Berkeley councilmember and Mills alumna Lori Droste has been working to build affordable housing for the city of Berkeley by permitting developers to create less parking spaces in new buildings.
On Oct. 6, Droste’s proposal, called the Green Affordable Housing Package was placed on the Berkeley City Council’s agenda for discussion. According to Berkeleyside, the package is composed of two parts: placing more importance on housing instead of parking, reducing “parking requirements in new developments that are near transit, include car-share spots or meet other criteria,” (according to the article) and modernizing Berkeley’s review process for new buildings. Her proposal requests to create resolutions based on these ideas by Sept. 1, 2016.
“I’ve heard that it [the Green Affordable Housing Package] is one of its kind,” Droste said. “I hope that it inspires people, and that Oakland really needs to step up to the plate.”
Droste’s inspiration for her proposal is the housing crisis currently taking place in Berkeley, particularly considering the high cost of housing and limited parking. According to her proposal, Droste notes that it costs about a million dollars to build twenty parking spaces, money that could be used to construct affordable housing.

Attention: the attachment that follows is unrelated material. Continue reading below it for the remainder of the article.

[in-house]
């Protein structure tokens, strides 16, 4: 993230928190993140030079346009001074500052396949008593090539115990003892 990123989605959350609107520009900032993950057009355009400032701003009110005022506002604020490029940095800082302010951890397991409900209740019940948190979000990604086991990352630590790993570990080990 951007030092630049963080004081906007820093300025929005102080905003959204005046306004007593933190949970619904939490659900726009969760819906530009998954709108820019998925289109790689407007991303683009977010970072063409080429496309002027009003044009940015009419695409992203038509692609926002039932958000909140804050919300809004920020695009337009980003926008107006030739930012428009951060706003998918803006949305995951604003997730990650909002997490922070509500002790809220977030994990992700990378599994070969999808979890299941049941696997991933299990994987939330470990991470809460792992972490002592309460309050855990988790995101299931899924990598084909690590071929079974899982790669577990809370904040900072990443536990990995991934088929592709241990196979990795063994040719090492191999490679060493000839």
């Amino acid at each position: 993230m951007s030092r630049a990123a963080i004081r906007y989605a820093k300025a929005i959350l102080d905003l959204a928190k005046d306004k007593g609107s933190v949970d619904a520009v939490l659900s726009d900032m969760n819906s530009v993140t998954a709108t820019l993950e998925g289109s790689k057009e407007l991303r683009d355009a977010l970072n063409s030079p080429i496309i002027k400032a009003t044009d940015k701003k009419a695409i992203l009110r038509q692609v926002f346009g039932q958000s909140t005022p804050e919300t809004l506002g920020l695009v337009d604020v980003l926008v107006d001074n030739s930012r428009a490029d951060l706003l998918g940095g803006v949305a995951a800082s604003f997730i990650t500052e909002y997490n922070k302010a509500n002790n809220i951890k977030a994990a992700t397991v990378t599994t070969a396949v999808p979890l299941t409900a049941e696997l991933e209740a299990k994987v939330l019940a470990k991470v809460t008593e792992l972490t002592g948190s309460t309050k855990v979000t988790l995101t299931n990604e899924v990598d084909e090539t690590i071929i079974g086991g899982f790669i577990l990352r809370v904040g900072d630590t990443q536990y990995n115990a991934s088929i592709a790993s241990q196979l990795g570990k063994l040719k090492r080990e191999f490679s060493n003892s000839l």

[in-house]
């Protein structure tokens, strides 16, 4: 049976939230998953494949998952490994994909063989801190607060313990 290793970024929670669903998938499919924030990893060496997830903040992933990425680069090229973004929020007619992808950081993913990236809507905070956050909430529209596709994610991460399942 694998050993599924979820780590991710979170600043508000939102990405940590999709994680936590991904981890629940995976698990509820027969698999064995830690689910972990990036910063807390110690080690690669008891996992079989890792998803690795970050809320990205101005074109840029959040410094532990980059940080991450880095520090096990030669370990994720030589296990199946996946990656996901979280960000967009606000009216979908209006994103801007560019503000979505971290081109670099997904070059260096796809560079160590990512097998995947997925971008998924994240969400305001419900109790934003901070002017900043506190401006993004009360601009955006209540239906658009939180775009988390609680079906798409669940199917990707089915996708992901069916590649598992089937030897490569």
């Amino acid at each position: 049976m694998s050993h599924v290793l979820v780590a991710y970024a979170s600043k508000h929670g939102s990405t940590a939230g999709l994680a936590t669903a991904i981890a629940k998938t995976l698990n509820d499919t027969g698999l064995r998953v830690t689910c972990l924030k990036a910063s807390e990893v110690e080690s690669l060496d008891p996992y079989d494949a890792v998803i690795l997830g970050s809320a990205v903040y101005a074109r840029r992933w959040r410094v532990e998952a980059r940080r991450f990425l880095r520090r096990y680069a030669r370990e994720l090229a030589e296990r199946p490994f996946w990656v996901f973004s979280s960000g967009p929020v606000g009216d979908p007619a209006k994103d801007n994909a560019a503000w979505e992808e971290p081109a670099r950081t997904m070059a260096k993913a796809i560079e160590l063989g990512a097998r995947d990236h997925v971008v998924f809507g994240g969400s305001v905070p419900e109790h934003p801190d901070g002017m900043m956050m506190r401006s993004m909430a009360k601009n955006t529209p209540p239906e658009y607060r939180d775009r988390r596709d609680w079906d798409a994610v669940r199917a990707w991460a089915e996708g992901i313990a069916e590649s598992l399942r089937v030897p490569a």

“It’s an enormous problem,” Droste said. “We have a housing crisis now.”
Although Droste acknowledges people’s nervousness about the proposal, she stresses modernizing the policies for parking to build affordable housing. She also has expressed confidence in the proposal’s passing and potential for cities in the East Bay, particularly Oakland.
“We can’t wait two and a half [or] three years for a 100 percent affordable project; we just can’t,” Droste said. “The two things would dramatically and beneficially affect affordability in Berkeley.”
Droste’s proposal has received support from climate change experts and transportation and urban planning experts, according to the East Bay Express. Rebecca Saltzman, the BART director of District 3, expressed her approval for the ordinance.
“The Bay Area is experiencing a housing affordability crisis,” Saltzman said. “Much of Berkeley is well served by BART and AC Transit so many people can live there without a car, or with fewer cars per household. Developers should be given the flexibility to build less parking and to invest in affordable housing.”
Ann Cheng, former mayor of El Cerrito and current program director of GreenTrip which is a certification program that advocates for efficient driving and affordable parking and housing, believes that Droste’s proposal holds progressiveness for its intentions. Cheng’s work falls alongside TransForm, an award-winning nonprofit organization for transportation in the San Francisco Bay Area.
“In general, [we] are looking for city parking policies that are considering the location of the development, existing transit and importantly considering the occupants,” Cheng said. “In our research, we find the income levels of housing is strongly predicted by vehicle ownership and driving.”
Although Cheng has awareness about the process of passing proposals, such as the Green Affordable Housing Package, she expresses hope for a consideration in affordable housing with Droste’s proposal.
“Our hope is that there will just be a consideration of affordable housing for reducing parking requirements,” Cheng said.